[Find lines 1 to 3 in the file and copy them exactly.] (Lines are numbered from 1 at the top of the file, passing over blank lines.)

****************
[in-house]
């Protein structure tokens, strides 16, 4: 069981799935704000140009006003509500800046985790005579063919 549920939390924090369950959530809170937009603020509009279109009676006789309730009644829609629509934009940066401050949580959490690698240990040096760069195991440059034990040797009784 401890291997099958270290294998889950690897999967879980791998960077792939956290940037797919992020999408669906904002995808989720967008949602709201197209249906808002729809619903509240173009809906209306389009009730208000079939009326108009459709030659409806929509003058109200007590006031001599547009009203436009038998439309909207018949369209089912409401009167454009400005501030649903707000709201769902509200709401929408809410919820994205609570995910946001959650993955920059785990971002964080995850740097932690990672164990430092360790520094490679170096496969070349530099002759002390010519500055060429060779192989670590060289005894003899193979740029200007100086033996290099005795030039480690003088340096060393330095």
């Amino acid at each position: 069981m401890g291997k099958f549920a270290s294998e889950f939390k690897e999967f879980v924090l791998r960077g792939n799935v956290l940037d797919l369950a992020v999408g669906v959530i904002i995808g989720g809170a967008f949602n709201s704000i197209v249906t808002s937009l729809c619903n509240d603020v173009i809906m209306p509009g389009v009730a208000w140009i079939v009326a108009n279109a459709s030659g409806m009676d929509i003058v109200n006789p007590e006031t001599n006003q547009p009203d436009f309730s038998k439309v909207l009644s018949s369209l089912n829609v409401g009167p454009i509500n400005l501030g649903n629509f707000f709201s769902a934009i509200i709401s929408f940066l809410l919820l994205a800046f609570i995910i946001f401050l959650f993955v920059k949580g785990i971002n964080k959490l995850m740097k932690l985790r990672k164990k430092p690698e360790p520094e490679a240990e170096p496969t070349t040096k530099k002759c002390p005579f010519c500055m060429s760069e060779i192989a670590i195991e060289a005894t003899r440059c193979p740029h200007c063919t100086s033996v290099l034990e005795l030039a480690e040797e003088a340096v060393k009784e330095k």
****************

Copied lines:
[in-house]
């Protein structure tokens, strides 16, 4: 069981799935704000140009006003509500800046985790005579063919 549920939390924090369950959530809170937009603020509009279109009676006789309730009644829609629509934009940066401050949580959490690698240990040096760069195991440059034990040797009784 401890291997099958270290294998889950690897999967879980791998960077792939956290940037797919992020999408669906904002995808989720967008949602709201197209249906808002729809619903509240173009809906209306389009009730208000079939009326108009459709030659409806929509003058109200007590006031001599547009009203436009038998439309909207018949369209089912409401009167454009400005501030649903707000709201769902509200709401929408809410919820994205609570995910946001959650993955920059785990971002964080995850740097932690990672164990430092360790520094490679170096496969070349530099002759002390010519500055060429060779192989670590060289005894003899193979740029200007100086033996290099005795030039480690003088340096060393330095």
């Amino acid at each position: 069981m401890g291997k099958f549920a270290s294998e889950f939390k690897e999967f879980v924090l791998r960077g792939n799935v956290l940037d797919l369950a992020v999408g669906v959530i904002i995808g989720g809170a967008f949602n709201s704000i197209v249906t808002s937009l729809c619903n509240d603020v173009i809906m209306p509009g389009v009730a208000w140009i079939v009326a108009n279109a459709s030659g409806m009676d929509i003058v109200n006789p007590e006031t001599n006003q547009p009203d436009f309730s038998k439309v909207l009644s018949s369209l089912n829609v409401g009167p454009i509500n400005l501030g649903n629509f707000f709201s769902a934009i509200i709401s929408f940066l809410l919820l994205a800046f609570i995910i946001f401050l959650f993955v920059k949580g785990i971002n964080k959490l995850m740097k932690l985790r990672k164990k430092p690698e360790p520094e490679a240990e170096p496969t070349t040096k530099k002759c002390p005579f010519c500055m060429s760069e060779i192989a670590i195991e060289a005894t003899r440059c193979p740029h200007c063919t100086s033996v290099l034990e005795l030039a480690e040797e003088a340096v060393k009784e330095k």